Tuesday, July 7, 2009

Safety first?

The primary school across the street has a sign up that reads, "Have a safe summer." Now, I've got nothing against safety, but is that the best thing they could wish you? How about a happy summer, or a good summer, or a fulfilling summer? Somewhere along the line, safety became the highest good (especially for children), and everything else is a matter of personal choice. The state won't do anything to keep kids in traditional two-family households, but God forbid if you should fail to strap them into a carseat until they are 7 years old, or let them jump on a trampoline without proper safety precautions, or try to let them play with any of a vast array of toys that have been recalled because they pose some sort of safety risk.

Just to be clear: I don't think the government should be in the business of telling families how to raise kids. If parents want to get divorced, I think it is unfortunate, but I don't oppose government sanctioning of it. What I don't understand is why that should be so uncontroversial, yet hardly anyone blinks when the government tries to regulate things that affect children far less than divorce. The death of a child is always a tragedy, but it will always happen, regardless of what kind of precautions we take. The question is, where do we set a limit on a child's safety, the limit beyond which parents are not allowed to transgress? Is it enough to say that everyone agrees that safety is important, whereas moral concerns are a matter of opinion? In a way, I think that this is actually the cause of our society's safety obsession: because we aren't allowed to say anything about morality, our child-protecting sensibilities have all been displaced onto physical safety issues. But clearly not everyone views safety the same way -- if we did, we wouldn't need laws about it. If a child seat decreases the chance of a child's death by .001%, should we require all children to use them? Why not require that houses be built without stairs, that families with toddlers be forbidden to have knives, and let's get rid of those dangerous bathtubs while we're at it -- the kids can all get sponge baths to be on the safe side. If we could demonstrate that eliminating stairs would improve safety more than car seats, would people insist on it? Of course not, because it seems like an absurd intrusion into people's lives. In my view, however, car seat laws are no less absurd. Parents take chances with their kids all the time; any one of a hundred things could cause serious injury or death, but we leave it to them to decide which risks are worth taking.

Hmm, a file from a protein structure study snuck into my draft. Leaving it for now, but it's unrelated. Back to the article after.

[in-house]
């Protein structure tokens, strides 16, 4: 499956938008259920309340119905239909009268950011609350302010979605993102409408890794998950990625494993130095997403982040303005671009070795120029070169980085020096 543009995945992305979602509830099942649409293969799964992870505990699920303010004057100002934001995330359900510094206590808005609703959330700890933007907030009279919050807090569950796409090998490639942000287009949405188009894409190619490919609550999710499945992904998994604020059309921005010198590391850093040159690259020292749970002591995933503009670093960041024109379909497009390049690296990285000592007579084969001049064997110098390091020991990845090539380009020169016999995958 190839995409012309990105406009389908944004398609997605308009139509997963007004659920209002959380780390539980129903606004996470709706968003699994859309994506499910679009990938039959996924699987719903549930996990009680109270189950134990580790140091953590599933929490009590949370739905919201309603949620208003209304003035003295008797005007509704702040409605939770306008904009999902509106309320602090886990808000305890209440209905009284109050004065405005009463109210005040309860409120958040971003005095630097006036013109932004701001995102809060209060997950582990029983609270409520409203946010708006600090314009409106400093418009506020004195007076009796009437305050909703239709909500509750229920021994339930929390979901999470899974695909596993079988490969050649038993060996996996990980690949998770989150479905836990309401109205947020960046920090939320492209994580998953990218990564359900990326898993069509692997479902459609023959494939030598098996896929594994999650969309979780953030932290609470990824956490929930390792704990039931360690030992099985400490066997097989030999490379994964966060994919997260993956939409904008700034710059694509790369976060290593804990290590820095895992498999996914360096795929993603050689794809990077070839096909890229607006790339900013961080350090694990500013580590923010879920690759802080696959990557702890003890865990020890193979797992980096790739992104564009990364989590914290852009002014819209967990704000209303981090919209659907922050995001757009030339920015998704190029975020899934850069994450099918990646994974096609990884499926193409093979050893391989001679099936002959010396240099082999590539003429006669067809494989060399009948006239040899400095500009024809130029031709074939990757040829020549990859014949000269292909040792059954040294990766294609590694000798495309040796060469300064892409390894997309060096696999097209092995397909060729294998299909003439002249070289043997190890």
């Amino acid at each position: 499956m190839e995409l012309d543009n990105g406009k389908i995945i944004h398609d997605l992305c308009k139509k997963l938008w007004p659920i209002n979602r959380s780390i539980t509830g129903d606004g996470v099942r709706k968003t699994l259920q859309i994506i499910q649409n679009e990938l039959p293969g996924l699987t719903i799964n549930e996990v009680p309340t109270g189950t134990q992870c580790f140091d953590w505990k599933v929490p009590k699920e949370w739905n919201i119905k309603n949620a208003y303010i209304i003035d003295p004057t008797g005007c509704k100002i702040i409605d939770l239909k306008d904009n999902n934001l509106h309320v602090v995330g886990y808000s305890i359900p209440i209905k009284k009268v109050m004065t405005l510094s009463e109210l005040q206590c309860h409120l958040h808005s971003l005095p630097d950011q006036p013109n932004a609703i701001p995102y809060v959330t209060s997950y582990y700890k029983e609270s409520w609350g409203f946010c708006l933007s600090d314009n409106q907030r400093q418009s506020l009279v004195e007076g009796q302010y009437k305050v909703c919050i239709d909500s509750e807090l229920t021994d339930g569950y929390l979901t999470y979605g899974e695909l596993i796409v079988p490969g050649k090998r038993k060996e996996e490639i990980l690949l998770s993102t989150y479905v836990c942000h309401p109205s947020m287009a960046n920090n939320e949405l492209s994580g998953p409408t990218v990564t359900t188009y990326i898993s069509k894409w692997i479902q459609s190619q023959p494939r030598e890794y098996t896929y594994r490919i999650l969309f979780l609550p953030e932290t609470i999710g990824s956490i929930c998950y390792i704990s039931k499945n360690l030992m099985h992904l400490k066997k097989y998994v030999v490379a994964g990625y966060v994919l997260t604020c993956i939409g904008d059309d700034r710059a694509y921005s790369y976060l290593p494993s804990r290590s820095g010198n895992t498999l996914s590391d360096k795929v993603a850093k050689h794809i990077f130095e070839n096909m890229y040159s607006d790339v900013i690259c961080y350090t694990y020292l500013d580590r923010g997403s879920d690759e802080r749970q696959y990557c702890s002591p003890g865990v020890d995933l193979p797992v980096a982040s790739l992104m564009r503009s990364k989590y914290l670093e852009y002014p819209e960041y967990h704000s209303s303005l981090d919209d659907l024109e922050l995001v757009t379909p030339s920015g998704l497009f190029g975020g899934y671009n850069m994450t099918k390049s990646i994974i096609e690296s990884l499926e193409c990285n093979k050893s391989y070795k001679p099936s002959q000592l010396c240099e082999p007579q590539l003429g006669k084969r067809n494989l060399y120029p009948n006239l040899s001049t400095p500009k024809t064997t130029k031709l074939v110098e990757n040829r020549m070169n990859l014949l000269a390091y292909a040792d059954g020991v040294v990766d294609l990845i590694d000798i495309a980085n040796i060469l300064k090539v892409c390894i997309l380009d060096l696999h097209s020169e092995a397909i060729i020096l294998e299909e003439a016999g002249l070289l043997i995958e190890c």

The ironic thing is that some aspects of parenting are demonstrably more damaging to children than lack of child seats: for example, being raised by divorced parents. Oh, they may be less likely to die (by some tiny fraction of a percent), but they will be very likely to grow up less well adjusted, less educated, and earn less than their non-carseat-using peers whose parents remain married. If anyone were to put the matter as a straight either-or -- would you rather take this chance of a child's death in a car accident, or this enormously greater chance of a child's maldevelopement through a disrupted home life -- any sane person would take the physical risk. Again, I don't favour telling parents not to get divorced. In my view, the state exists (in civil matters, anyway) to regulate agreements among people, not to tell people what agreements they have to make. To me, however, this is all the more evidence that the state should stay far away from telling parents how to raise their children, even on what may seem to some self-absorbed individuals as the uncontroversial question of personal safety. Not because safety is unimportant, or because we should take no notice at all of child abuse; but because there are higher goods than safety, and because we have gotten to the point of regulating more and more trivial things that can easily be left to individual discretion without any risk of a mass destruction of life.

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